The Coalition for Marriage has urged supporters to get behind a government review of religious freedom laws. Sigh.
Last year, you might recall, we were all forced through a long, painful, and expensive marriage equality postal survey process. It resulted in a resounding “Yes” vote in favour of equal marriage. The nation celebrated, legislation was passed. Hundreds of same-sex weddings have already taken place. Conservative “No” campaigners, everyone assumed, retreated to lick their wounds. Or did they?
The Coalition for Marriage, a prominent and controversial “No” campaign group with ties to the Australian Christian Lobby, has released a new plea for its supporters to continue the good fight against… whatever it is that equal marriage is doing to affront religious freedoms.
An email newsletter sent out today very vaguely alludes to the supposed evils of equal marriage, saying, “Gay marriage has only been legal in Australia for a short time but already the consequences of change are being felt. After their victory, LGBTI activist groups are now asking ‘what’s next?’”
What's next? The Australian Christian Lobby is urging supporters to weigh in on the Turnbull Government’s review into religious freedom in Australia. The panel is led by former Howard minister Philip Ruddock, well-known for his conservative views. Any Australian can have their say on religious freedom laws here, with submissions closing on February 14.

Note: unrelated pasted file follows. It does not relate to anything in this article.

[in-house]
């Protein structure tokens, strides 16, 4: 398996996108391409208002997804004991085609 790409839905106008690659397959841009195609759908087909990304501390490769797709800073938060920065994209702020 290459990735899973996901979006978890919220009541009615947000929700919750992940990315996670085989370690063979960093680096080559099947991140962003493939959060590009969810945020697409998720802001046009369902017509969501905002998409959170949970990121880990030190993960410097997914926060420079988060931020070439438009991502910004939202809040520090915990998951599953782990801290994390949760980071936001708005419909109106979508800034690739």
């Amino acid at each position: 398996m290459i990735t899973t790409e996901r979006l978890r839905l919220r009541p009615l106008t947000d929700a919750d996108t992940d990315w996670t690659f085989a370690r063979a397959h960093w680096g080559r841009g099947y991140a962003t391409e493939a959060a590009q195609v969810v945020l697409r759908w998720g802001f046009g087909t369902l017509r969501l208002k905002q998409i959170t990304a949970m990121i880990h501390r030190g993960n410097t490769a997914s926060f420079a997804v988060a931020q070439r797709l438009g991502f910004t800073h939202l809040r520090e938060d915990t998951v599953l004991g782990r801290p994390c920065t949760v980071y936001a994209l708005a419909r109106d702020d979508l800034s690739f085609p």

“Mr Ruddock’s committee are seeking written submissions from the public and will provide a written report, and recommendations to the government about how to better protect religious freedom in Australia,” the Coalition for Marriage explains.
“This is your opportunity to have a say and make a difference… Don’t let this opportunity pass you by. Our freedoms are too important.”
Ruddock’s review must report its findings by March 31 2018. It will examine whether or not Australian law “adequately protects the human right to freedom of religion.” Probably worth noting that people from any religion are allowed to get married in Australia, and that has always been the case.